Photo Courtesy of John Beachy

Brian Hendry Storms Ahead of Competition

Baseball was Brian Hendry’s first love, introduced to him by his father, the biggest influence in his life regarding the sport.

“He started teaching me the game when I was three years old, probably before that,” Hendry said. “He’s put so many hours in the cage, he’s caught so many of my bullpens. He’s just always pushing for me to be a little bit better. He knows my potential, I know my potential. He always wants me to be the best that I can be. He really just does everything for me.”

The senior right-hander from Medford, New Jersey, has pitched in big games with Perfect Game, a national baseball scouting and development program, summer travel teams, and as the No. 1 starter on his varsity team at Shawnee High School.

Hendry started out on junior varsity as a freshman, but he moved up his sophomore year and has become the de facto team leader, a title that has come with much responsibility and has forced him to be a leader amongst his teammates.

“I try to be vocal sometimes,” Hendry said. “I try to lead by example all the time. I’m always trying to help people. I’m always getting on people, but I’m never getting on too much. I try to let them figure it out themselves because if they can learn to do that, then maybe when I’m not around to encourage them, then they’ll be able to figure it out.”

High school baseball is a grind, as players practice everyday and travel to games after school. The close camaraderie that is formed helps players get through the long season.

“There’s no family like high school baseball,” Hendry said. “It’s competitive and crazy. The games are like nothing else, I feel. Grinding it out and seeing each other work and pay off on the field is just huge.”

Hendry has never been phased by big-game situations, one of the main reasons why he was recruited by and committed to St. John’s for baseball last summer.

“I had a good feel for what the school was about and I loved it,” Hendry said. “The coaching staff really welcomed me in and they made me feel at home.”

When he first started attending national showcases with Perfect Game, it took him time to adjust, but the higher caliber talent helped improve his pitching arsenal and mental toughness on the mound.

“It really gives you good confidence in yourself and it just really helps you stay motivated and push forward, trying to get better for the future,” Hendry said.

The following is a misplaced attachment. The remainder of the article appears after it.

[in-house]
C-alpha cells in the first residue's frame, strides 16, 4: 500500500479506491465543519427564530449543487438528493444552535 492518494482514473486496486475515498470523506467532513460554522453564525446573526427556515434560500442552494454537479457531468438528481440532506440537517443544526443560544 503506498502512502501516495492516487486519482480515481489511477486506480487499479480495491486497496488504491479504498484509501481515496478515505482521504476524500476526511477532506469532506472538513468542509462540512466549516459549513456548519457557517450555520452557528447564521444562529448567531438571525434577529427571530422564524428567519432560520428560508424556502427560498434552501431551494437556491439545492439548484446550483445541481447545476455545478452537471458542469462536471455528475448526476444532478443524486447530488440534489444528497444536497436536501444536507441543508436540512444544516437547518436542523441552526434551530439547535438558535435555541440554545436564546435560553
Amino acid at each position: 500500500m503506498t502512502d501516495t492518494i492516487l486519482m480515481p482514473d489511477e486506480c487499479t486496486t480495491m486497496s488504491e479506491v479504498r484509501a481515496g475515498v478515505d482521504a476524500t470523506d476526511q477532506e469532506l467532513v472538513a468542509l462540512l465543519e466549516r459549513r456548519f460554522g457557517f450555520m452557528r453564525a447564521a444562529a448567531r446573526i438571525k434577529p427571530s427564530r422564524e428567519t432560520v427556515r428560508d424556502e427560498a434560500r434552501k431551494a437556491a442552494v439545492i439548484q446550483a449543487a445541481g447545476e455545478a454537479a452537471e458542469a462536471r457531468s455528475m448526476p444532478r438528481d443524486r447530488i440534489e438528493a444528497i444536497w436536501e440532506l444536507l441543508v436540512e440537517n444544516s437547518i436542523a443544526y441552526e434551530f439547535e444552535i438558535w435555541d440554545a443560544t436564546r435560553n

Along with teaching the right-hander the basics of the game, Hendry’s father taught him a strong work ethic both on and off the field.

“They [Hendry’s parents] would come home from a 12-hour work day and they’re still going to be coming home and making me dinner,” Hendry said. “They never left me out to dry. They were definitely always really hard working and that definitely translated to me.”

Hendry’s work ethic has set an example for others to follow, including his teammates at Shawnee.

“They’re learning from him, how he works out, how he conducts himself,” Shawnee pitching coach Kevin Boswick said. “He’s definitely made an impact on them.”

It’s also impressed the Shawnee coaching staff, especially Boswick.

“He just pushes himself all the time,” Boswick said. “He’s doing everything he needs to do, always doing extra reps. You can see that he’s a D1 player. He knows what it takes to play at the next level.”

Hendry has worked with Boswick since he moved up to varsity ball, and something that Boswick praised Hendry about is his poise on the mound.

“You could just see that he had a level of confidence that he went in and he gave it his all, and he was successful,” Boswick said.

His mental toughness is something that he developed from town ball days through high school when pitching was more unfamiliar to him.

“When I was younger, I wouldn’t say I was that much of a pitcher,” Hendry said. “I really didn’t understand the pitching thing, so if I let up something I would let it get into my head and let it get out of hand. Really working hard off the field, a lot of strength training, staying persistent and keeping it going really helps me on the field and gives me that bulldog mentality.”

Off the field, Hendry is an avid fisherman. He said fishing is a way for him to get his mind off baseball.

“My dad was a pretty big fisherman,” Hendry said. “He got me on that path. I sit there for five, six hours, and just relax. When I have a free day, I’m definitely on the lake.”

Now, with his senior season underway, Hendry’s goals are simple: win a state championship, the Diamond Classic, and leave a lasting legacy on the program.

“I know we can do it, we just have to do it and that’s the biggest thing,” Hendry said.